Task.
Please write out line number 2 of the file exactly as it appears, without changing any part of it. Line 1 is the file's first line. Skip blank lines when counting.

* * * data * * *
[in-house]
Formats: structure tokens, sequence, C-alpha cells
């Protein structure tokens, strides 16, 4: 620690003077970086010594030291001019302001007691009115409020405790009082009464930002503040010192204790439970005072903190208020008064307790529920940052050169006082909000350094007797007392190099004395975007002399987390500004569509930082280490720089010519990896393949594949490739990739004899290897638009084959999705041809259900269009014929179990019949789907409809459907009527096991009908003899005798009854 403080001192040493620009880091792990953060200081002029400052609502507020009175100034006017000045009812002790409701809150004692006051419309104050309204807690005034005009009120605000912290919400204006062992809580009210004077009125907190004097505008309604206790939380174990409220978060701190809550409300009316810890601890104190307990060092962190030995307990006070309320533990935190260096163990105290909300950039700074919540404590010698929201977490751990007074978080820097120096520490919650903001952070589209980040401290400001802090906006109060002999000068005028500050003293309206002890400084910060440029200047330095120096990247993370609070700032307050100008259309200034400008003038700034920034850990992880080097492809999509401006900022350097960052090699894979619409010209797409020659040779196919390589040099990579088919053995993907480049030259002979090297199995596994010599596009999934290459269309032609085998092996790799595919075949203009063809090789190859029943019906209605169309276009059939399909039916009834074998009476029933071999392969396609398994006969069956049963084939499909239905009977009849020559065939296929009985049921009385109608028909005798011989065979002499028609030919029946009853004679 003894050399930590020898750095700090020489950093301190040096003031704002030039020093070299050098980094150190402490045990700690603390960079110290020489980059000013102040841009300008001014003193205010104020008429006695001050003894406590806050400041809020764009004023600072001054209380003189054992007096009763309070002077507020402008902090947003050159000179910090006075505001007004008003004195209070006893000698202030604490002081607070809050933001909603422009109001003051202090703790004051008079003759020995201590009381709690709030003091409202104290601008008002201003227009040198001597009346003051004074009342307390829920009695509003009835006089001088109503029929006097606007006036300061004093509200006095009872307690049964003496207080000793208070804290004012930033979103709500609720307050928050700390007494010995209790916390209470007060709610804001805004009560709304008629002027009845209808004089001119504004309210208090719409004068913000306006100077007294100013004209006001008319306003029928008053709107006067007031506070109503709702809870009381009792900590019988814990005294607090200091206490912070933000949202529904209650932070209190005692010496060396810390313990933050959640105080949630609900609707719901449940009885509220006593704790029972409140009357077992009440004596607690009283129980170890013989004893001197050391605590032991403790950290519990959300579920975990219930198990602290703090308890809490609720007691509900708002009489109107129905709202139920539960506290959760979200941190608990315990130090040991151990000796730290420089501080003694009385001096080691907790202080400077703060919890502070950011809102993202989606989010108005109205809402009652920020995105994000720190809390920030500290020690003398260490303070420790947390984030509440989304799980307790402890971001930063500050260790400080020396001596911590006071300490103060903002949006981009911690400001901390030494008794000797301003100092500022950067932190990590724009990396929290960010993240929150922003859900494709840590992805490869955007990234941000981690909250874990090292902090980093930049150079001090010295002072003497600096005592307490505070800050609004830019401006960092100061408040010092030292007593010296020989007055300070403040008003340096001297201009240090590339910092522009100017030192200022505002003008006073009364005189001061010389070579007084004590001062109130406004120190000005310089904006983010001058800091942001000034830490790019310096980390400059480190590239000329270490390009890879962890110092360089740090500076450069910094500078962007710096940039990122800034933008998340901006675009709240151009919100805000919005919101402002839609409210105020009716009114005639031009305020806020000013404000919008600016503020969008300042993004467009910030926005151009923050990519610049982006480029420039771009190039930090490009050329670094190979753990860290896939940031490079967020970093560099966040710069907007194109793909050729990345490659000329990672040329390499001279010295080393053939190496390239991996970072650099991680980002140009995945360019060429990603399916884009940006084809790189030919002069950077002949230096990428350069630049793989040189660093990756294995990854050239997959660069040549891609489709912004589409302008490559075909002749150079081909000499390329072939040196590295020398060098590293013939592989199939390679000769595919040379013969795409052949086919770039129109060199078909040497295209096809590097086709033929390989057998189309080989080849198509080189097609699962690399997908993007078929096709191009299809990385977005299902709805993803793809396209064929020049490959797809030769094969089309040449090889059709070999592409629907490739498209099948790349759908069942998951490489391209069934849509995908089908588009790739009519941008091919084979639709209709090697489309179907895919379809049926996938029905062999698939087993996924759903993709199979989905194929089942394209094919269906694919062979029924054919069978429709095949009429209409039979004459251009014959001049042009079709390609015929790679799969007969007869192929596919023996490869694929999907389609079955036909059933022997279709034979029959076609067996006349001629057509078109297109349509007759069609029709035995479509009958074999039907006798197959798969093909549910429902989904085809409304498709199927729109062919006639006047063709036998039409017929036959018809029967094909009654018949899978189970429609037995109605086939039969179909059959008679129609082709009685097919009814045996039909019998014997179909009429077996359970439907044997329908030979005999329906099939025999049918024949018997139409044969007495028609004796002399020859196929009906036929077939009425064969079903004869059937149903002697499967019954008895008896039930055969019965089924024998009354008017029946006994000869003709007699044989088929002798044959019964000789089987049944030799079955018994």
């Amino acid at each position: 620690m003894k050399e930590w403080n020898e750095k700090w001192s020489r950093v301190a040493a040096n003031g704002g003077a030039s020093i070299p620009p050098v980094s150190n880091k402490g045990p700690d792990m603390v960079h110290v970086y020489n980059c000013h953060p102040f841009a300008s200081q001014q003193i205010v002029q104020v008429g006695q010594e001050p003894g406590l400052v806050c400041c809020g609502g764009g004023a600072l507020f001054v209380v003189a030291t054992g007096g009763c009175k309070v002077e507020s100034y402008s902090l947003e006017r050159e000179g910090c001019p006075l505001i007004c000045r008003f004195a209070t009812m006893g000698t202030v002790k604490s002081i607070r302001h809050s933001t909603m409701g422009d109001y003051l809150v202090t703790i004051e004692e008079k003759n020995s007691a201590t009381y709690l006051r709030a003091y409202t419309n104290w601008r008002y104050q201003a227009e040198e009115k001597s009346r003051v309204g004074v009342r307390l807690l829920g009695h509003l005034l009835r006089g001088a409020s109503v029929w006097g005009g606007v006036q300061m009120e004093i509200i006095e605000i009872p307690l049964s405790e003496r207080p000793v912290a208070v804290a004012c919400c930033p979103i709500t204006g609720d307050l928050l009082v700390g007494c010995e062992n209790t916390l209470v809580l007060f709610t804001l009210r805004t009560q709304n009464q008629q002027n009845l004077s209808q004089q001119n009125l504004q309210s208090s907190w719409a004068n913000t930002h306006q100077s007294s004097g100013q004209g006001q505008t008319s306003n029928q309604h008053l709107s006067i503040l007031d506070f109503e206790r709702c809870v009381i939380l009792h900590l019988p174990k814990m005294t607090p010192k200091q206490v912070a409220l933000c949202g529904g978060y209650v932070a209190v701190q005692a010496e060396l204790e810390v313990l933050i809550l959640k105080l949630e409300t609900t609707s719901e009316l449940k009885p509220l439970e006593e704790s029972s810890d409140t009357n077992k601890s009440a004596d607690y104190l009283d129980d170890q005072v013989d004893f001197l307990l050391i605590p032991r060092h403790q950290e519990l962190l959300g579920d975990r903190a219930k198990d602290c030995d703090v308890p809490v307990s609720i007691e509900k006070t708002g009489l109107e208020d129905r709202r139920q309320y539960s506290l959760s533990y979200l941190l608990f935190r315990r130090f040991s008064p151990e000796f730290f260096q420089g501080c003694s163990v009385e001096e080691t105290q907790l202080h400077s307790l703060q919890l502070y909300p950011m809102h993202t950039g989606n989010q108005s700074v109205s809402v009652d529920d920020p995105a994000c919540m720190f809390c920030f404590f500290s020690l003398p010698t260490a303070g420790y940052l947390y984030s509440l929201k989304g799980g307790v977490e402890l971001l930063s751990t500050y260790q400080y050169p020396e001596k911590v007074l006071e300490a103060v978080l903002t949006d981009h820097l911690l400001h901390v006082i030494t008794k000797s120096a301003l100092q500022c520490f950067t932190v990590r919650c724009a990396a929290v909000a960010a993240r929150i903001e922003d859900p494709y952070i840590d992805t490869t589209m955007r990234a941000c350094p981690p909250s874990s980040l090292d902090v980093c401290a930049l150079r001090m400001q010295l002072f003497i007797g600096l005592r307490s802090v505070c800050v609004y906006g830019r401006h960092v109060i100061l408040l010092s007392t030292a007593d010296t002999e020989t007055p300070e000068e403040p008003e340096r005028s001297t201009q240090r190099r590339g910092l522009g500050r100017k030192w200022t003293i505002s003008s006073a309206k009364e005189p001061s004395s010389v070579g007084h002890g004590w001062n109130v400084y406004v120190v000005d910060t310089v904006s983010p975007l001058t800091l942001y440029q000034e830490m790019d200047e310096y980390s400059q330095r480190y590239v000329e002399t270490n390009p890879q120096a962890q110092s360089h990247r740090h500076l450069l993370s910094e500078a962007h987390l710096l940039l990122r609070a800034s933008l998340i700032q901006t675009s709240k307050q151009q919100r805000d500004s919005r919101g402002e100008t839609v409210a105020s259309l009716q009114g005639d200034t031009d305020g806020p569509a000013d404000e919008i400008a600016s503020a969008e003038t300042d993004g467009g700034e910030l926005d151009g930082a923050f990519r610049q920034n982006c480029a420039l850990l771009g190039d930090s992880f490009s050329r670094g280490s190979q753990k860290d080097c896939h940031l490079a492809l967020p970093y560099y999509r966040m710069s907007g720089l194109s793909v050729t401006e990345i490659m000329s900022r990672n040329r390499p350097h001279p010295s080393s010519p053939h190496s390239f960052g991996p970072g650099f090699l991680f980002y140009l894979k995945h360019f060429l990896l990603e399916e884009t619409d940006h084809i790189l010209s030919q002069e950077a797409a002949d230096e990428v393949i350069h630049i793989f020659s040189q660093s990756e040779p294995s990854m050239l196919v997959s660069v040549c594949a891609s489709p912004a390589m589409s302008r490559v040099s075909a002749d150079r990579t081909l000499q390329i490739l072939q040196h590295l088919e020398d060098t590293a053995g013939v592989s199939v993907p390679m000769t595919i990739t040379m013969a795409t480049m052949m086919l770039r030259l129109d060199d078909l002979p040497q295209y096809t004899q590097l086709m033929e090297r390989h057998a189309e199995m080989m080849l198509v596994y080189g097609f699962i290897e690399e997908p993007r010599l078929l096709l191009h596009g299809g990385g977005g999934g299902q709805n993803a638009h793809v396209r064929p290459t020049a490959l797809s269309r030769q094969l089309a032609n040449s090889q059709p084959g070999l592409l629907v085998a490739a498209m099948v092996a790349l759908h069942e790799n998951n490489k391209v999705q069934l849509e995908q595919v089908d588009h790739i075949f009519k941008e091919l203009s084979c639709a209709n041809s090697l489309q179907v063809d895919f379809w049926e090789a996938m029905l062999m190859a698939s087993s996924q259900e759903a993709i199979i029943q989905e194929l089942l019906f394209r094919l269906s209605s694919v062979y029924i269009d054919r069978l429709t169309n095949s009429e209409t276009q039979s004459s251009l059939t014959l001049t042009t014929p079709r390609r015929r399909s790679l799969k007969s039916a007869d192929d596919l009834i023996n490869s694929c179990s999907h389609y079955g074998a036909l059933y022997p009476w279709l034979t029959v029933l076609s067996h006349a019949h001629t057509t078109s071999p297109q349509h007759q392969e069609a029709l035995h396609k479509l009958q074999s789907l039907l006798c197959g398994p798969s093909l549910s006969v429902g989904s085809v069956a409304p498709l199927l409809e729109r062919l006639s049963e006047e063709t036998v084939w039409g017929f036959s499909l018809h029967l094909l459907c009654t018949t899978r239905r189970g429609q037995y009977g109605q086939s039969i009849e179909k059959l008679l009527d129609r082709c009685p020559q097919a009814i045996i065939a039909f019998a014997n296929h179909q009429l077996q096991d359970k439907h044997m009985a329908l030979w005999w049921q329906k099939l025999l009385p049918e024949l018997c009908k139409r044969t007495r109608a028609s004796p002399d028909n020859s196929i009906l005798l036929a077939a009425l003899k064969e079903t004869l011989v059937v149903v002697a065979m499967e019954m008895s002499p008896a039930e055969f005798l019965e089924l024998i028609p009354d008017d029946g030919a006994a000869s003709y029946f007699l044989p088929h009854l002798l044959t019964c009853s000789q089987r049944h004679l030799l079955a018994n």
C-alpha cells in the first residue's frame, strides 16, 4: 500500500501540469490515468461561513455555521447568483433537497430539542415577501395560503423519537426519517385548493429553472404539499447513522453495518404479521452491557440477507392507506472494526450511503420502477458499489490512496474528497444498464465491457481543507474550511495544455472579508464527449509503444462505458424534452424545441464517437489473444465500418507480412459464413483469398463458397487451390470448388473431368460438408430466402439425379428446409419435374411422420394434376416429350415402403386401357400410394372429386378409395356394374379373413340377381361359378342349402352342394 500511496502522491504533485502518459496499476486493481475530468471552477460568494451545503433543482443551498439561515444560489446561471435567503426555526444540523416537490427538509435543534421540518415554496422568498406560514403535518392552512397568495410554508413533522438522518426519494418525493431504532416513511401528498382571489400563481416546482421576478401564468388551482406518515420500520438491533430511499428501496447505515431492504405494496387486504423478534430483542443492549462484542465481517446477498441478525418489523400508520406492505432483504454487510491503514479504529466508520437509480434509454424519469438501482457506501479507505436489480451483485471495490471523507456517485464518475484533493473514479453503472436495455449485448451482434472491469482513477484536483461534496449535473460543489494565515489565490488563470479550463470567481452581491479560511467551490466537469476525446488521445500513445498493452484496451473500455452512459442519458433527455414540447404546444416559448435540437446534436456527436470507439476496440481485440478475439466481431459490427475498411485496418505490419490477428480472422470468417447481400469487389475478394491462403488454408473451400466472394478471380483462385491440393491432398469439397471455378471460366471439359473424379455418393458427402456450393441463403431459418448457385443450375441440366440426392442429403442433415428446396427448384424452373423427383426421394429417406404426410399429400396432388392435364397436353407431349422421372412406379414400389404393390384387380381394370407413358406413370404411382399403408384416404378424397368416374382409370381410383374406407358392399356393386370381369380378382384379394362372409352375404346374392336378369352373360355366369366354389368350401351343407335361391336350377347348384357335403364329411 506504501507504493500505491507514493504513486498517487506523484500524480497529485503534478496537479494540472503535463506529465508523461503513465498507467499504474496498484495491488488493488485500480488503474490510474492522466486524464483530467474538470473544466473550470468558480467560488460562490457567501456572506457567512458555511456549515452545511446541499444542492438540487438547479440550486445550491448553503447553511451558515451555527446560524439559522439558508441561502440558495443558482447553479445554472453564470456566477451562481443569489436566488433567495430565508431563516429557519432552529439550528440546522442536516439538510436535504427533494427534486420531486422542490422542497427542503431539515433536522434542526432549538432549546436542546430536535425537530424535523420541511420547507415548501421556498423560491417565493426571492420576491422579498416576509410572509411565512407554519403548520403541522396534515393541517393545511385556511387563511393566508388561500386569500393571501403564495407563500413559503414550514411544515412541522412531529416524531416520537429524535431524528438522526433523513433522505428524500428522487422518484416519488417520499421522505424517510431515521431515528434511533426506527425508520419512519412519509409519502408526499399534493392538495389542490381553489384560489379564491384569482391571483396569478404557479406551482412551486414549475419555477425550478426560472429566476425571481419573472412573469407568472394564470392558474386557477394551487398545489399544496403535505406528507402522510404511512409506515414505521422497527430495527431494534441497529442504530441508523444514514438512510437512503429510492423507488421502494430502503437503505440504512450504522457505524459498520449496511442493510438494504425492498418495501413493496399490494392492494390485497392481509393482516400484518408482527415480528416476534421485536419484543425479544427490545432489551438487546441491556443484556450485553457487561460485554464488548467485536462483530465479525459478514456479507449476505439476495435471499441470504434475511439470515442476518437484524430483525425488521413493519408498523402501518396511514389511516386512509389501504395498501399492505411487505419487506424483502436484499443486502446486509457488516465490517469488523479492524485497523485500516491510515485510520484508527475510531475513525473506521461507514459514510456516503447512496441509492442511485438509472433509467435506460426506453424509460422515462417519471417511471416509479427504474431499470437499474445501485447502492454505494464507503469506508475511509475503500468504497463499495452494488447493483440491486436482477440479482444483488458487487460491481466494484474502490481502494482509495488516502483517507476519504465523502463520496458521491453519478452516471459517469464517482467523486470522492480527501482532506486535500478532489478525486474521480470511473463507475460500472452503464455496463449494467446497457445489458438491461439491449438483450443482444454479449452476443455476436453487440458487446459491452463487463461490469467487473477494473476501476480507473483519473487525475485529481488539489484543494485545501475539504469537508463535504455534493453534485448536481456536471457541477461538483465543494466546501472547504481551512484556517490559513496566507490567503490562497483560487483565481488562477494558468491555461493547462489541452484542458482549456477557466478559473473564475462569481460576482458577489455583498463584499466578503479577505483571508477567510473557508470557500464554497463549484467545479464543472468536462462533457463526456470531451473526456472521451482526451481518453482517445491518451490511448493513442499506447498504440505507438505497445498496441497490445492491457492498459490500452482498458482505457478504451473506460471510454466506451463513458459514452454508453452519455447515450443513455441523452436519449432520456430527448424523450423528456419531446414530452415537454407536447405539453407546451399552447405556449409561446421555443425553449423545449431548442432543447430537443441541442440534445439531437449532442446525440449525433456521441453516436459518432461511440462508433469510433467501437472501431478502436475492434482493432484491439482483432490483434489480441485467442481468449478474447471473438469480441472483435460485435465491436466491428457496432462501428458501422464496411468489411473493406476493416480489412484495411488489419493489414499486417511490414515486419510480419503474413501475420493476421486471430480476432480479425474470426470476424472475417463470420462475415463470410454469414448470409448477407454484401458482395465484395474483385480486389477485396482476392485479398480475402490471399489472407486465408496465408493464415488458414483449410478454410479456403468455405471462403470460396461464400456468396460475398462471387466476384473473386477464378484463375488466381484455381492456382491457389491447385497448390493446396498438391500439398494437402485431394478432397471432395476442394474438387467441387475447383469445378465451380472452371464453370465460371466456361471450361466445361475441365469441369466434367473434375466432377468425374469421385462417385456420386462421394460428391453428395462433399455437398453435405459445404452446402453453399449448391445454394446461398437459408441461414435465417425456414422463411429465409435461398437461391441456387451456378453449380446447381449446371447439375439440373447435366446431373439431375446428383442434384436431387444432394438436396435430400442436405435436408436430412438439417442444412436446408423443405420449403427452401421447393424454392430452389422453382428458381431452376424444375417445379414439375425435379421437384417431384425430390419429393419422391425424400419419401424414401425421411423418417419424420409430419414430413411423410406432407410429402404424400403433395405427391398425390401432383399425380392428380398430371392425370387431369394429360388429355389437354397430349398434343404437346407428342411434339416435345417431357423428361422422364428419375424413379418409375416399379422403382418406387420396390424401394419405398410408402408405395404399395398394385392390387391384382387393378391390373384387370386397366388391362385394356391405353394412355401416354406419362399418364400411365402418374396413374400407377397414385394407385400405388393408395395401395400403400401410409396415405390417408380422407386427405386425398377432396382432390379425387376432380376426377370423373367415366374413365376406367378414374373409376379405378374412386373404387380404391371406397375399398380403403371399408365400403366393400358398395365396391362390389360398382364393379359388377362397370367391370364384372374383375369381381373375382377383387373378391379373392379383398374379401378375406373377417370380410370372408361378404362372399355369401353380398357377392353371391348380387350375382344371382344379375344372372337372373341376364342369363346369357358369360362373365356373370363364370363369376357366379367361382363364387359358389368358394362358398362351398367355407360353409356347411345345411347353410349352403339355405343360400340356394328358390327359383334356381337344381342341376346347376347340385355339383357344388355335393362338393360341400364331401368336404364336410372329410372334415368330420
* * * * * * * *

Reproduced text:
Formats: structure tokens, sequence, C-alpha cells